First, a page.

Quick Review of the new Wiley Online Library

I had some time today to play around with the new Wiley Online Library.  It’s a nice interface and packs an amazing amount of information (and links to information) in a small area.  It’s pleasing to the eye with a good amount of white space, crisp font (albeit small which I’m cool with) and no annoyingly bright colors.  Some of the features I used included:

Search: It offers a basic search (all fields/pub title) and advanced search (13 different field options with date limiters) and browse options by title or subject.

Results: 20 per screen, ranked by “best match” with option to change to date.  Results are easily filtered by format type – journal, book, database, lab protocol.  A small yellow padlock icon showing the lock open indicates that a user has access to that content (assuming this is based on IP or your credentials once logged in).

Accounts: Individuals can create accounts to save books, journals and searches in a profile and set-up alerts.

Tools: Each result offers a tools section to create content alerts, get RSS feeds, save to my profile, or get a sample copy (when available).  Books have a chapter toolbar with similar functionality.

Menus: Each format type – journal, book, database, lab protocol offers a menu with a variety of services offered for each.  Journals offers the most with: find issues, find articles, journal information, and information for contributors.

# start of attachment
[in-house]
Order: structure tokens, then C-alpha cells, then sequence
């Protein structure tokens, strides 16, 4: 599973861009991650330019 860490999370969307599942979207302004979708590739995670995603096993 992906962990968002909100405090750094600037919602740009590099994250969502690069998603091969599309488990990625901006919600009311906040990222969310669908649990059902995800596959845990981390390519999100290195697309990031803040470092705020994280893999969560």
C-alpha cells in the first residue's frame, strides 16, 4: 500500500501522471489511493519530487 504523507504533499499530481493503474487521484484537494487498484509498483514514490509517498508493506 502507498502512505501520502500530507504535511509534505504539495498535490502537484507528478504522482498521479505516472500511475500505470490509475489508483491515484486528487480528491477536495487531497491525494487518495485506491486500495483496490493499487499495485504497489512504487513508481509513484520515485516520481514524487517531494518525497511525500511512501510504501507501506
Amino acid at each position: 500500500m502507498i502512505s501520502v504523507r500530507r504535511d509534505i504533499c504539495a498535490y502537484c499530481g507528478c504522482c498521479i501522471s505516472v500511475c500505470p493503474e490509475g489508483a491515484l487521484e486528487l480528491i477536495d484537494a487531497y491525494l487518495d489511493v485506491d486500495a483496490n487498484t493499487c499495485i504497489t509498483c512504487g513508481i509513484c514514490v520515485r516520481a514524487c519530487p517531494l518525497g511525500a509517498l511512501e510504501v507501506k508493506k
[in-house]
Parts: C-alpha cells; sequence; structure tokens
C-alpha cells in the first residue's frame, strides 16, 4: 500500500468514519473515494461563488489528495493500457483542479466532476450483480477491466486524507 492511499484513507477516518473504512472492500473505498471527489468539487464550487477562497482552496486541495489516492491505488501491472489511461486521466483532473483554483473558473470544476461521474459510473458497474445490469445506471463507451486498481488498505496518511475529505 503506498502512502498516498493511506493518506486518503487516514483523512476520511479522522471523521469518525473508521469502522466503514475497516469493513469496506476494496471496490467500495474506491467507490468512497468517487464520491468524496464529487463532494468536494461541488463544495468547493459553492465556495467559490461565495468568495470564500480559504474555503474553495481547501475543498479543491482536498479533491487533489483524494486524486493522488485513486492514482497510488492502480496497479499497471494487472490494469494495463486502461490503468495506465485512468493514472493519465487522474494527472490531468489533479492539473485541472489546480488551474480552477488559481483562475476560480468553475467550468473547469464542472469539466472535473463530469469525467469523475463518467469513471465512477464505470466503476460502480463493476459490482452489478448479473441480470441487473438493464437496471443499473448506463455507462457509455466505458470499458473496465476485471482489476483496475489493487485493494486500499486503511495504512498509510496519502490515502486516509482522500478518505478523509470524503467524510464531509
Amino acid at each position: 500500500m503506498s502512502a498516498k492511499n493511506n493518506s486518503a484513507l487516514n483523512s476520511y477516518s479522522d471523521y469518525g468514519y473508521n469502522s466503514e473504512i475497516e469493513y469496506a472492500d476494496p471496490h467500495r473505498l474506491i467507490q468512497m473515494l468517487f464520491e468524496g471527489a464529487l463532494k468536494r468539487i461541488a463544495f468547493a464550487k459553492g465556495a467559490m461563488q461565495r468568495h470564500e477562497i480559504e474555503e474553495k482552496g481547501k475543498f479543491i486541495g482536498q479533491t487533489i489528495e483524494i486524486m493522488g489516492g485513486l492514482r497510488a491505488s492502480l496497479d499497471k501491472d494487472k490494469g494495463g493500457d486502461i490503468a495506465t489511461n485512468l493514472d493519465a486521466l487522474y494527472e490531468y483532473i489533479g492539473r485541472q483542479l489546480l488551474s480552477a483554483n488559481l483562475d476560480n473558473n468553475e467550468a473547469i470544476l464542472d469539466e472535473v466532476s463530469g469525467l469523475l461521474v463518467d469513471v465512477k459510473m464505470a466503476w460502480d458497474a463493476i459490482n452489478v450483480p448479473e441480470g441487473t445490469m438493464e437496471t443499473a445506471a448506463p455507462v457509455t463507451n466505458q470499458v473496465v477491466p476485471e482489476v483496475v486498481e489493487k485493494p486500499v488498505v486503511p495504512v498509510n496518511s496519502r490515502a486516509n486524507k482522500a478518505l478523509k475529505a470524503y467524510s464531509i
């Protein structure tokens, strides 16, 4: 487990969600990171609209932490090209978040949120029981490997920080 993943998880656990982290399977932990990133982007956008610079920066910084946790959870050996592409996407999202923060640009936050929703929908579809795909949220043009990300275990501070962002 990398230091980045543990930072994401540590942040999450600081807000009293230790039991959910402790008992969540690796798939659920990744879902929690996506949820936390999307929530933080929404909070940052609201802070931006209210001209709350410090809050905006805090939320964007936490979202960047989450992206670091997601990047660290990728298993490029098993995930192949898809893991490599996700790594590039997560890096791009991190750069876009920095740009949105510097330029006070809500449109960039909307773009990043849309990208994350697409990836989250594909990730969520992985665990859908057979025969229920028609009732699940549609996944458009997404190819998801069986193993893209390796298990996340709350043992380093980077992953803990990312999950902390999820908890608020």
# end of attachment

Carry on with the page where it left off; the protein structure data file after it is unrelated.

Records: Each individual record contains a plethora of information, again nice and compact with links to expand/hide information on the screen.  A journal article I viewed offered the abstract, article, figures, and references in addition to a citation, author info, and publication history.

Full text: html or PDF, options to email or save to profile.  PDF’s were easy enough to save from Adobe.  Full text html includes many internal links to figures, sections, references, and external links to websites. The “cited literature” section even links out to the citation of that article in various databases.  These options are only in the html however.

Pay-per-view: options to purchase 24 hour access to articles, books, and other content.  Requires that one login with their account and enter billing address/credit card info.  I didn’t go that far so I have no idea what the going rate was for 24 hour access.

I’m sure there are a number of other features that I’ve not found yet because the interface offers so much!  Wiley offers some websites with features/benefits info.   The only consistent problem I had in navigation was getting back to my results list.  I never did find a “results list” link and had to use the back button quite a bit.

I think they did an incredible job with the interface.  Looks great and offers a lot. The best looking interface I’ve seen in a long time.